Tuesday, November 29, 2016

Victoria the Queen: An Intimate Biography of the Woman who Ruled an Empire by Julia Baird

Julia Baird's new biography Victoria The Queen was revelatory, bringing the complex woman and queen Victoria to life. Baird has presented an engaging read with enough surprises and conflict to propel the reader.

This is the only biography of Victoria I have read. I knew many stories, such as how Charles Dickens had a crush on the teenage queen and how Victoria long mourned Prince Albert. I'd seen the movie Mrs. Brown and the PBS Masterpiece Theater series about Disraeli. I did not know much about her family life and the lives of her children.

Victoria's family life was complicated from birth; as a girl she chaffed against her overprotetive mother. As a teenage queen she revelled in her freedom and enjoyed dancing and flirtations, yet took her power seriously. The queen who wanted to avoid marriage fell into a lustful love for her cousin Albert and enjoyed 'fun in bed'. The queen lost her surity under Albert's insistent guidance; he did not believe women should rule. Albert was poor in health and after successfully usurping Victoria's governing role, partly by keeping her pregnant, he up and died on her.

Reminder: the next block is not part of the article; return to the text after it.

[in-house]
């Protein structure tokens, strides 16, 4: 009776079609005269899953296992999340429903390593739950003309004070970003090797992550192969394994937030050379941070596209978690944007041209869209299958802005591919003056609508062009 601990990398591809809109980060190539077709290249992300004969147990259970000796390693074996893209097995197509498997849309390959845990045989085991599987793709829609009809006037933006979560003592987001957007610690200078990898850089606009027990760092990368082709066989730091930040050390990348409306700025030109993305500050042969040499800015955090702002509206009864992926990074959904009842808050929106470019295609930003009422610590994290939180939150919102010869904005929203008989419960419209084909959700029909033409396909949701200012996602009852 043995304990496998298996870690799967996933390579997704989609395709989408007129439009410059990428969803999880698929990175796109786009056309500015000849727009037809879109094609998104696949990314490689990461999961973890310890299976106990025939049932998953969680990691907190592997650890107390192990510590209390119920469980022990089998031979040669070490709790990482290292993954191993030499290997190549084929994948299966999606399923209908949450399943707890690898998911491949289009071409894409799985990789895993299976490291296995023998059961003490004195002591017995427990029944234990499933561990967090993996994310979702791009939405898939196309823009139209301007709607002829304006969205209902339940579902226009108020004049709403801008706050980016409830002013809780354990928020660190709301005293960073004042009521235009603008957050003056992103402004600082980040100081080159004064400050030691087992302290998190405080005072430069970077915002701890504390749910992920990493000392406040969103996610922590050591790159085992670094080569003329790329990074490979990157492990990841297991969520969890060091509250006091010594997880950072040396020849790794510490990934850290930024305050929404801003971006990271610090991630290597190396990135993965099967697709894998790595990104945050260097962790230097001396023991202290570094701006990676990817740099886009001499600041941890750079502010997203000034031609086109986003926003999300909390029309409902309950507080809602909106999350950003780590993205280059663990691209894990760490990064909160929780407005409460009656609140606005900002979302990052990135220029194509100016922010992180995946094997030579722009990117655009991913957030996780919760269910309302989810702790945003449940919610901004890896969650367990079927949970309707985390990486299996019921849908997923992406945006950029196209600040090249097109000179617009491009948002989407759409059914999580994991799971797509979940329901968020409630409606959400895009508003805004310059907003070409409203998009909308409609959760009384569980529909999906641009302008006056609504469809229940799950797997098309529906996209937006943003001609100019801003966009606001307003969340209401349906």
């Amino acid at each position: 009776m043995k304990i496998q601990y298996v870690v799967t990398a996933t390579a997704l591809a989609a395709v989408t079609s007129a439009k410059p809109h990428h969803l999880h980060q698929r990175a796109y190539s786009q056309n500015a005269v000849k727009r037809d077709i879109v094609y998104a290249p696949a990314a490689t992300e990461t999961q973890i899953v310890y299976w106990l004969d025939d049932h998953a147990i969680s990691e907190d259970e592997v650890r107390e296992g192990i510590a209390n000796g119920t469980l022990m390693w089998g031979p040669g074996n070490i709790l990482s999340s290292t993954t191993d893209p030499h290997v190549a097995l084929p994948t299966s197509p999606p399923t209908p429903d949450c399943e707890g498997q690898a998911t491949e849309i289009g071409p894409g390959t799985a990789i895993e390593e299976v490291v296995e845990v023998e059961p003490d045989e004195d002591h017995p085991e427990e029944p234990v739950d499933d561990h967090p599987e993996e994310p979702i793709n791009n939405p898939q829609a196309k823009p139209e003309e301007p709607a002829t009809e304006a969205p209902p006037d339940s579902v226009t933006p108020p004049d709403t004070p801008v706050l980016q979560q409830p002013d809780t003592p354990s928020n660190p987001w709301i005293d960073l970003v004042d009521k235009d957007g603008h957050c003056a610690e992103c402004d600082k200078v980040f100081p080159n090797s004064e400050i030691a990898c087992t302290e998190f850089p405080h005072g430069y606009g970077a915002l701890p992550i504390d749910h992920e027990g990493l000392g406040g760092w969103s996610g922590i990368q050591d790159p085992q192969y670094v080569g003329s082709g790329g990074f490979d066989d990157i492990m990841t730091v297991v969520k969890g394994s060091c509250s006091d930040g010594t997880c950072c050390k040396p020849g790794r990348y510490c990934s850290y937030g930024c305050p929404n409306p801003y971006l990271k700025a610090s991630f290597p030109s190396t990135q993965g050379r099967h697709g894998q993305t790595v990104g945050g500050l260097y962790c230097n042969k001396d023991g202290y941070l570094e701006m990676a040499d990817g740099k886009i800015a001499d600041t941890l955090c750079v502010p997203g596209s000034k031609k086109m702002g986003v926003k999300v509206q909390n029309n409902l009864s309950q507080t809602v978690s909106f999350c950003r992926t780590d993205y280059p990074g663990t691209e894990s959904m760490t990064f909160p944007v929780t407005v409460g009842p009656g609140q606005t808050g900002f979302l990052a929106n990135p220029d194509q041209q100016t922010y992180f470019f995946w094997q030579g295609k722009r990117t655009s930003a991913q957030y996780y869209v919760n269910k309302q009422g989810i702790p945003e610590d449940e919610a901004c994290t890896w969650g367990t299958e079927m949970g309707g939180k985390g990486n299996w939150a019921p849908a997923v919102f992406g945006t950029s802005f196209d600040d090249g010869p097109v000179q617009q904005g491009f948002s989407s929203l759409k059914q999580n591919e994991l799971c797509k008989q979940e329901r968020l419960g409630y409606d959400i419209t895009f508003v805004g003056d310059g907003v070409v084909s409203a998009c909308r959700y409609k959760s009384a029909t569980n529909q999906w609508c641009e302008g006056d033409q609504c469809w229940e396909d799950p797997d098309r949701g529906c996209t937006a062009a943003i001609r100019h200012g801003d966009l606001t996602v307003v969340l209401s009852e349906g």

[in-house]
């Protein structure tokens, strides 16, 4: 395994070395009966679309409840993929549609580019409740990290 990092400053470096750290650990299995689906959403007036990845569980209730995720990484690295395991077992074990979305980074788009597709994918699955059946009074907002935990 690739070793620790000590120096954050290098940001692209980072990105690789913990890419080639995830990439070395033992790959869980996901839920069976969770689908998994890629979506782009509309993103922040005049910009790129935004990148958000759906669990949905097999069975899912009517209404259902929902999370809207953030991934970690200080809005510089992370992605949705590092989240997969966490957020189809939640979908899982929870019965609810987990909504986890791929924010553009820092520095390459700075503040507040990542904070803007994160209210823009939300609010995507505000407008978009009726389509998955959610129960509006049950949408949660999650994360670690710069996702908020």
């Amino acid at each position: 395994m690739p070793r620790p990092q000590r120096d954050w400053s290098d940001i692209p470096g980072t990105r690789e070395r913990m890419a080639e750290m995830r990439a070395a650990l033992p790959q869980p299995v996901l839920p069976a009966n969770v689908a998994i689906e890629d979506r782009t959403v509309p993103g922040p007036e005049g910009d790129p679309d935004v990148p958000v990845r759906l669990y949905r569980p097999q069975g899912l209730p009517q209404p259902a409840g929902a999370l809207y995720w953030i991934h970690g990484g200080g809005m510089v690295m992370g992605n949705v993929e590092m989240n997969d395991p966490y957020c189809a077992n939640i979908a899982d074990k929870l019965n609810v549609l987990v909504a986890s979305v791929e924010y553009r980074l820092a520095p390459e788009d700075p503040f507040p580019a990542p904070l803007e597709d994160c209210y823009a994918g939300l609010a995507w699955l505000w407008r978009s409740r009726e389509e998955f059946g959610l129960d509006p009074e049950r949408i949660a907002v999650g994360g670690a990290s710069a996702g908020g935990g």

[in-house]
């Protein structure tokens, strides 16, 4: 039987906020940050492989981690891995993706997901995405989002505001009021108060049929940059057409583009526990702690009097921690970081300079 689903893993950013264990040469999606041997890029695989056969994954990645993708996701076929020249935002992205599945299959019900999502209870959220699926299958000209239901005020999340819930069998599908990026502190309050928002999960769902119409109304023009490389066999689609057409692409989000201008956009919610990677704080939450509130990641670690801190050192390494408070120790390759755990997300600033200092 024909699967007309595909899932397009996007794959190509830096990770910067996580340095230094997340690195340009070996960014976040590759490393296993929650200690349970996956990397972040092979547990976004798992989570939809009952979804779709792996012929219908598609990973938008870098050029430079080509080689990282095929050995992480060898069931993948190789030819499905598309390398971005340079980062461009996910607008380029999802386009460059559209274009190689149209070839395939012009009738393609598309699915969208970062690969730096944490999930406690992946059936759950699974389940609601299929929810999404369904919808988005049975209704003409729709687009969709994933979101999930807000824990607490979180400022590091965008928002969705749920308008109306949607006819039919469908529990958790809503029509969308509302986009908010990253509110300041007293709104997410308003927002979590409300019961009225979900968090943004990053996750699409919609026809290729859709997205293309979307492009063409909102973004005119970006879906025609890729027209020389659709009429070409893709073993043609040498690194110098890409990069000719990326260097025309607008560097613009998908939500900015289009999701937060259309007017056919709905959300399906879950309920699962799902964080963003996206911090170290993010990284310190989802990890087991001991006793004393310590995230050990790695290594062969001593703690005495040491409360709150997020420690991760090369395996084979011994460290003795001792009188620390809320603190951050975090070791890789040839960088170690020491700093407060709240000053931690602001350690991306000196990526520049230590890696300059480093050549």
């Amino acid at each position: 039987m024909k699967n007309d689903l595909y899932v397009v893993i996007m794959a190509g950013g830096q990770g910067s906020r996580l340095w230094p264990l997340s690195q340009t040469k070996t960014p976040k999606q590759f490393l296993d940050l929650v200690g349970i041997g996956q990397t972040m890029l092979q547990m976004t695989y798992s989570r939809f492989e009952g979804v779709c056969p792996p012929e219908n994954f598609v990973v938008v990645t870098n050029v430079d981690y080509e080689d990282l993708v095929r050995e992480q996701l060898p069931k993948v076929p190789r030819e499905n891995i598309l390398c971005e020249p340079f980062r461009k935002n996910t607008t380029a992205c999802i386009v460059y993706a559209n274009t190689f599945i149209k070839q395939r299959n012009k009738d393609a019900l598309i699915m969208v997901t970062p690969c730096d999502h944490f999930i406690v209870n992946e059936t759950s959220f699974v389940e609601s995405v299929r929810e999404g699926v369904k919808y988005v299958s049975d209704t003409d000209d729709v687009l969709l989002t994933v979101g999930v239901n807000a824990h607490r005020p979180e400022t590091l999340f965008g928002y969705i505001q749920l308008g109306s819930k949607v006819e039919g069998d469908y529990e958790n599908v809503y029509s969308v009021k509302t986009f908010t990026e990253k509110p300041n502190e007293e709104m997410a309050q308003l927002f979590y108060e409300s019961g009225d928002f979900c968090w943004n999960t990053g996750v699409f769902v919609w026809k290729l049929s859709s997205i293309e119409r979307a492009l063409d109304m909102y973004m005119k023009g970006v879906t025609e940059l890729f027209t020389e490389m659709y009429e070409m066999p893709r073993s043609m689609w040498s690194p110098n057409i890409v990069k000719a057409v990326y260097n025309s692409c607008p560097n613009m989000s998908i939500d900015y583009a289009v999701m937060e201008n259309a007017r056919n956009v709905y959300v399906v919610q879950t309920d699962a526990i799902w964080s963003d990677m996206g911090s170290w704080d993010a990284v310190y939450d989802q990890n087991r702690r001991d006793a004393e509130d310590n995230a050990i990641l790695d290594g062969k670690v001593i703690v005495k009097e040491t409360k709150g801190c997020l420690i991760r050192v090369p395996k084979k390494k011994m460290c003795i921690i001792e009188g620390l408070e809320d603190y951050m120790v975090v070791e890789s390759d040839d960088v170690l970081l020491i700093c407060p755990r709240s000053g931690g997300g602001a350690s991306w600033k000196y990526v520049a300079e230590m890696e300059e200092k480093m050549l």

The bereaved widow withdrew from society but found other men to lean on for emotional and personal support. First with ghilley John Brown, who became her trusted constant companion and helpmate, and after his death with the Indian charlatan Abdul Karim. The nature of her relationships has long been debated. Baird reveals health issues that likely prevented the queen from taking a lover.

She brought her personal likes and dislikes into her relaitonships with her Prime Ministers; she detested Gladstone's personality and his push for Irish Home Rule, but fell to Disraeli's charm and attention.

There are surprising moments revealing Victoria's rebellious, wild side and heartbreaking stories of her children who married badly or died young. Most surprising was how the Victorian Age mores and values reflected Albert's intellectual, high-minded personality more than Victoria, who was very open minded.

I received a free ebook from the publisher through NetGalley in exchange for a fair and unbiased review.

Victoria The Queen
Julia Baird
Random House
Publication Date November 29, 2016
$35 hard cover
ISBN: 9781400069880